Posted: 09th December 2018
Dr Davis McCarthy has joined St Vincent’s Institute (SVI) as Head of the new Bioinformatics and Cellular Genomics Laboratory, as a joint appointee with the University of Melbourne.
The position has been facilitated by a generous donation to the University by former SVI Board member Mr Paul Holyoake and his wife, Ms Marg Downey.
Dr McCarthy is an NHMRC Early Career Fellow who has spent the last 7 years working in the U.K., initially at the University of Oxford and then at the European Bioinformatics Institute (EMBL-EBI). In his time overseas, Dr McCarthy worked at the interface of cutting-edge statistics, computing and cell biology and brings back to Australia unique expertise in complex data analysis.
As the newly appointed Holyoake Research Fellow, Dr McCarthy will focus on developing methods to interpret the large data sets being produced by researchers using modern sequencing technologies. Dr McCarthy has a particular interest in single-cell genomics and in devising analysis frameworks for studies into the effects of changes in DNA on gene expression in individual cells.
An important part of his role will involve his formal link with the University’s School of Mathematics and Statistics, through its new research unit Melbourne Integrative Genomics (MIG).
MIG Director, Professor David Balding, said, “This new position will help establish MIG as a world leader in mathematical and computational methods for genomics, and form an important bridge between medical researchers interested in the origin and progression of disease, and cutting-edge research in computational genomics. We hope it will lead to further collaboration between the organisations.”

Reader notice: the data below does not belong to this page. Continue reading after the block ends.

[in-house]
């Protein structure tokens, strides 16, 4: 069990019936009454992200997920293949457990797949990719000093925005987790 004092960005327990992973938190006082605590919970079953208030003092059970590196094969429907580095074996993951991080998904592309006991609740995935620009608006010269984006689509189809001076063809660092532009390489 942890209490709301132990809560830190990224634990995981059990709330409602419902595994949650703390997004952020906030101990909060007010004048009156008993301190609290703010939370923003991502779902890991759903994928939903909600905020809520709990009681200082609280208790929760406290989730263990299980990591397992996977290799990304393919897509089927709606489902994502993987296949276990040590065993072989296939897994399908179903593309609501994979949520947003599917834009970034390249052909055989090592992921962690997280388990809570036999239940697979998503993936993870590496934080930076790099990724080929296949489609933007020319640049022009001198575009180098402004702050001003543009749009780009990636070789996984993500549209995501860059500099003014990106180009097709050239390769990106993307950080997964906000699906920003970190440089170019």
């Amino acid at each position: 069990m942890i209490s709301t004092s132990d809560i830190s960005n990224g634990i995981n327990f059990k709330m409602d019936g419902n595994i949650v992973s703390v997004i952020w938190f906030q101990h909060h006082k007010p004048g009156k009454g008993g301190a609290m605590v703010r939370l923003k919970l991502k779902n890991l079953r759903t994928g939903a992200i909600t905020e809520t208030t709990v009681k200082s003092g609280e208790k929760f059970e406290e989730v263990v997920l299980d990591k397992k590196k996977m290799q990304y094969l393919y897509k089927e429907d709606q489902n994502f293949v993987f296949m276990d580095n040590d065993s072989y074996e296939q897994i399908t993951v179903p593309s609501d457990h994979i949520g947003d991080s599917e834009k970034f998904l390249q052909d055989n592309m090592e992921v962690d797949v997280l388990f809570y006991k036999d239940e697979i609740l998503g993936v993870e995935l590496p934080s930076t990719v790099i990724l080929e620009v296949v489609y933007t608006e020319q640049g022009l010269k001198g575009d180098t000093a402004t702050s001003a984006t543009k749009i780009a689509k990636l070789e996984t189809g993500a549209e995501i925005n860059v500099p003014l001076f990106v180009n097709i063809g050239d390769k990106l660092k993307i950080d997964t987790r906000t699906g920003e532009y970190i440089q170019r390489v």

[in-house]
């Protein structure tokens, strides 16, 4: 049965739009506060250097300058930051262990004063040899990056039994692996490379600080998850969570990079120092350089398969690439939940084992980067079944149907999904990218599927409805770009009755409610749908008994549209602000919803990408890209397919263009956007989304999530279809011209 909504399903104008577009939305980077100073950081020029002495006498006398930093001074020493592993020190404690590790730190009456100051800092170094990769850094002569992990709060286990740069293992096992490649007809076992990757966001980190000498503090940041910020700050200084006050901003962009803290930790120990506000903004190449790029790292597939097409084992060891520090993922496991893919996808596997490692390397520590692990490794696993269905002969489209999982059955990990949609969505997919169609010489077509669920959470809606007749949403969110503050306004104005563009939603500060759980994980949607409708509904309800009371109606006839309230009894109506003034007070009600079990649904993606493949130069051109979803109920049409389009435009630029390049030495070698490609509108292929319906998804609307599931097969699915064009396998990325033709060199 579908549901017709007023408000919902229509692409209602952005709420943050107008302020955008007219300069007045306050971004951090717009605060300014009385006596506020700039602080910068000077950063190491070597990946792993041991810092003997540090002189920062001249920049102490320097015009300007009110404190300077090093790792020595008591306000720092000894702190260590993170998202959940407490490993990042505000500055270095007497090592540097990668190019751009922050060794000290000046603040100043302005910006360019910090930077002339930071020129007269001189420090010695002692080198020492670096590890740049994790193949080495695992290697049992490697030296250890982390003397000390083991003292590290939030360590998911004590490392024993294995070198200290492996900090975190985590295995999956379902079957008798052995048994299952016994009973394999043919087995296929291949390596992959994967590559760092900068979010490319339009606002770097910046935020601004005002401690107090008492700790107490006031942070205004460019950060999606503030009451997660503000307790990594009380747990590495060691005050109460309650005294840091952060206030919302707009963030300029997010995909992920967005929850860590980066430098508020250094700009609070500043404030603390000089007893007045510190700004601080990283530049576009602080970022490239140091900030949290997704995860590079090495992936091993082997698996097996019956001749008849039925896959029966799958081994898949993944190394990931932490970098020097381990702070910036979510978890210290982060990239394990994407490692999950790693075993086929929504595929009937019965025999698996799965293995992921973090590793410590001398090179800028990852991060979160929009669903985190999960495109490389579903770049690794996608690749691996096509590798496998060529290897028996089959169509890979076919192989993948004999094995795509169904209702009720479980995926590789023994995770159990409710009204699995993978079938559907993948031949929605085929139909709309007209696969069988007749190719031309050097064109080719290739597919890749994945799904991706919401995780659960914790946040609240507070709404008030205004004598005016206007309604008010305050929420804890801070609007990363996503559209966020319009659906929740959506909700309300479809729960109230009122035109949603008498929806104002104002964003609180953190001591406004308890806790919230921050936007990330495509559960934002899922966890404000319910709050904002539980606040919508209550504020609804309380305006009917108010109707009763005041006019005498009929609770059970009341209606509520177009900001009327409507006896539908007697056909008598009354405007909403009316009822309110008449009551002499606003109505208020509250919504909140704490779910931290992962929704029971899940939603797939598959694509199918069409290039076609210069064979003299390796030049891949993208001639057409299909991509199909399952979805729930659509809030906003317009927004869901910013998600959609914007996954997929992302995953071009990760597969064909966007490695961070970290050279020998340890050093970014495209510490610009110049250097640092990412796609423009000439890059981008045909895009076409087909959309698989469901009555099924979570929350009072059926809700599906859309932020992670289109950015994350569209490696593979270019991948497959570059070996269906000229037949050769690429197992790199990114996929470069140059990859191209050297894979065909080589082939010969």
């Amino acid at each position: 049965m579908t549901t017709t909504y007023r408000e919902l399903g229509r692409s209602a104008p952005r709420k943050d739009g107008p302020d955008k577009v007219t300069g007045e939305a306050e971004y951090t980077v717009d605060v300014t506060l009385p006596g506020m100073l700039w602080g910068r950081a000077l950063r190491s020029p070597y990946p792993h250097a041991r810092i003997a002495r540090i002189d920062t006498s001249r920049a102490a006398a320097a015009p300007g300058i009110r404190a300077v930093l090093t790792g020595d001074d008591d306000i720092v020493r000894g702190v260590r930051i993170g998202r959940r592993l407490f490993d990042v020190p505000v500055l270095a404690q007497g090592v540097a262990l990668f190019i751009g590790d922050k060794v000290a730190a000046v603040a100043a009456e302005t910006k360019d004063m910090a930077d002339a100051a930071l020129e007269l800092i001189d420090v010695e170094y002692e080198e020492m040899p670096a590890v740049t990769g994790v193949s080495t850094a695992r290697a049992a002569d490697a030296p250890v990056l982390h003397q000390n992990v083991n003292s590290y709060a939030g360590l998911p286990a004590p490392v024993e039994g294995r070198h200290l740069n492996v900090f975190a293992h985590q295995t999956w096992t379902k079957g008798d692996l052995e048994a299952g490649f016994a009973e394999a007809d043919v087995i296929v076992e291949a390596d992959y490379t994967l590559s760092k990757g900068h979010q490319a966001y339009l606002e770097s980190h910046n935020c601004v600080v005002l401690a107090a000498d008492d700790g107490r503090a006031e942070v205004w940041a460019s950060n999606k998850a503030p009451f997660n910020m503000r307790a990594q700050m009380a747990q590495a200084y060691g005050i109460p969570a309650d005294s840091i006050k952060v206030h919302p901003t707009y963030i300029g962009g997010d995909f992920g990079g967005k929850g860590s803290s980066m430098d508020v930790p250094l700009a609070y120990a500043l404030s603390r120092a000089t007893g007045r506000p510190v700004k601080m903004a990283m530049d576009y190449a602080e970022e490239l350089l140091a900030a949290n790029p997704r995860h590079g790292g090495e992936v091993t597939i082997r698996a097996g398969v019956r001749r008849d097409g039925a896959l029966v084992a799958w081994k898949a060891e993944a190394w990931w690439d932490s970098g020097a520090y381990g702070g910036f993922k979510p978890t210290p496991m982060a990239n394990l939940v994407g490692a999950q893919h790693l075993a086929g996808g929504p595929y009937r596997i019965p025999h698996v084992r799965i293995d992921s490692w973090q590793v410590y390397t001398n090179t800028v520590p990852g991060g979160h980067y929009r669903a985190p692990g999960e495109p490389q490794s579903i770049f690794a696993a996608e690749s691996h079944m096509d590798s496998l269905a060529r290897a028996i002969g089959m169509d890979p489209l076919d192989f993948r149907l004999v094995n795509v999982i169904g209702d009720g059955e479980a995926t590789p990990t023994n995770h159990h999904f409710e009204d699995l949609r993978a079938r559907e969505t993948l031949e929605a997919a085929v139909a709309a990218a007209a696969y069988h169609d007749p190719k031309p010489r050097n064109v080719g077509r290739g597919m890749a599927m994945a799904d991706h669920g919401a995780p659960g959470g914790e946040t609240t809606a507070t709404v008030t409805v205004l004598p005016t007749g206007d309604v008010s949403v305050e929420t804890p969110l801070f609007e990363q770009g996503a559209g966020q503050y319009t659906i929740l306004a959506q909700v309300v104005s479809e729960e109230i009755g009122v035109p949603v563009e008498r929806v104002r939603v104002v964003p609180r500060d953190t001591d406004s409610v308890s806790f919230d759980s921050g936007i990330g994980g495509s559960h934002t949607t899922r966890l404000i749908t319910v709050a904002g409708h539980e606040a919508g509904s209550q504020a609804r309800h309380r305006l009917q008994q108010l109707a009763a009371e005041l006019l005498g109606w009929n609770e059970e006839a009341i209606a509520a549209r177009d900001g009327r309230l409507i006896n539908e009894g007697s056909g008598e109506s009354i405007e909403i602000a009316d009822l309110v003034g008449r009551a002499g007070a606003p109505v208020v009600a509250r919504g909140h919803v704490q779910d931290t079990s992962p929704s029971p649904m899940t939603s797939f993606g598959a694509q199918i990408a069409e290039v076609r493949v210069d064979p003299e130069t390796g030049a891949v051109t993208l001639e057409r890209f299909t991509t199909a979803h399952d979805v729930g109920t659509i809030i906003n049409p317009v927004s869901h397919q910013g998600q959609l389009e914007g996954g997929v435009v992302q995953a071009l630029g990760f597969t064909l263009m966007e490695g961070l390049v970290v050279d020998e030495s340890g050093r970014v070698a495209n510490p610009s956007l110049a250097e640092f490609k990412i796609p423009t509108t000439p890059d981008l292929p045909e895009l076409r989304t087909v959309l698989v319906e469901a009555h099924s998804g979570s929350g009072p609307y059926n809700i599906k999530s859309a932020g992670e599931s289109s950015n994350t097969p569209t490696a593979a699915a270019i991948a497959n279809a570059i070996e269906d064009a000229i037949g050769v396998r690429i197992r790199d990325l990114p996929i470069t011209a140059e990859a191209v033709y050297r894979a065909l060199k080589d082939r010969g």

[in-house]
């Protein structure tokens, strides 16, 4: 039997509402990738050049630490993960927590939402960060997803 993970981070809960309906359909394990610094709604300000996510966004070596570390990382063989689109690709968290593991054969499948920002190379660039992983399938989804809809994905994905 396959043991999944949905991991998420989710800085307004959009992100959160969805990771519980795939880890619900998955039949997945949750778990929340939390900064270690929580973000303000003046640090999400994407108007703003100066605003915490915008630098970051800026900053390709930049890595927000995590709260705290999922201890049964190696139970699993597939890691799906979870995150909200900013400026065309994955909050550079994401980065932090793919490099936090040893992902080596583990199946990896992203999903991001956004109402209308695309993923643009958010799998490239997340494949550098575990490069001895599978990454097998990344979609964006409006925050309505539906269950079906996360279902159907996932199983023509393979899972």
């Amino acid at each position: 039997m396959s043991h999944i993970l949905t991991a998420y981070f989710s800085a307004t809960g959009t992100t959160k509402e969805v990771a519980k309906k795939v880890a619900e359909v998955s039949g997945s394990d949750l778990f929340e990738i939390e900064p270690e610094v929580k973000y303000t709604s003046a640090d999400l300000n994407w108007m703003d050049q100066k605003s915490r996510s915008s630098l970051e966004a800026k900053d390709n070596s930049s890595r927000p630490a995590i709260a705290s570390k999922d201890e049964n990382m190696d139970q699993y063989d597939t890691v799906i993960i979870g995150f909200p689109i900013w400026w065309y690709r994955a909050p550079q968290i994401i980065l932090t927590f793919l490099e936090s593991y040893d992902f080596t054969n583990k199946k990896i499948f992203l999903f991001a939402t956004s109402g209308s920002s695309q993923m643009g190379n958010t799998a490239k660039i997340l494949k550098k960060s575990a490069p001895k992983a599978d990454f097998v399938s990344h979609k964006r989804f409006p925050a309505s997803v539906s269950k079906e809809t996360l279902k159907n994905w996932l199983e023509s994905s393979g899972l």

Director of SVI, Professor Tom Kay, said that philanthropic support for rising stars like Dr McCarthy prepares the ground for an outstanding career in the sector.
“The generous donation from Paul Holyoake and Marg Downey will give Dr McCarthy the time and resources to focus on establishing and advancing his research, and the opportunity to build important connections and knowledge. We are very grateful to the Holyoake family for their support.”
Deputy Vice Chancellor Research at the University of Melbourne Professor Jim McCluskey said, “It is fantastic to have Dr McCarthy return to Australia thanks to this very generous gift from the Holyoake family. His expertise in bioinformatics will flow through to many other research groups in the biomedical precinct and we look forward to, and value, his contribution.”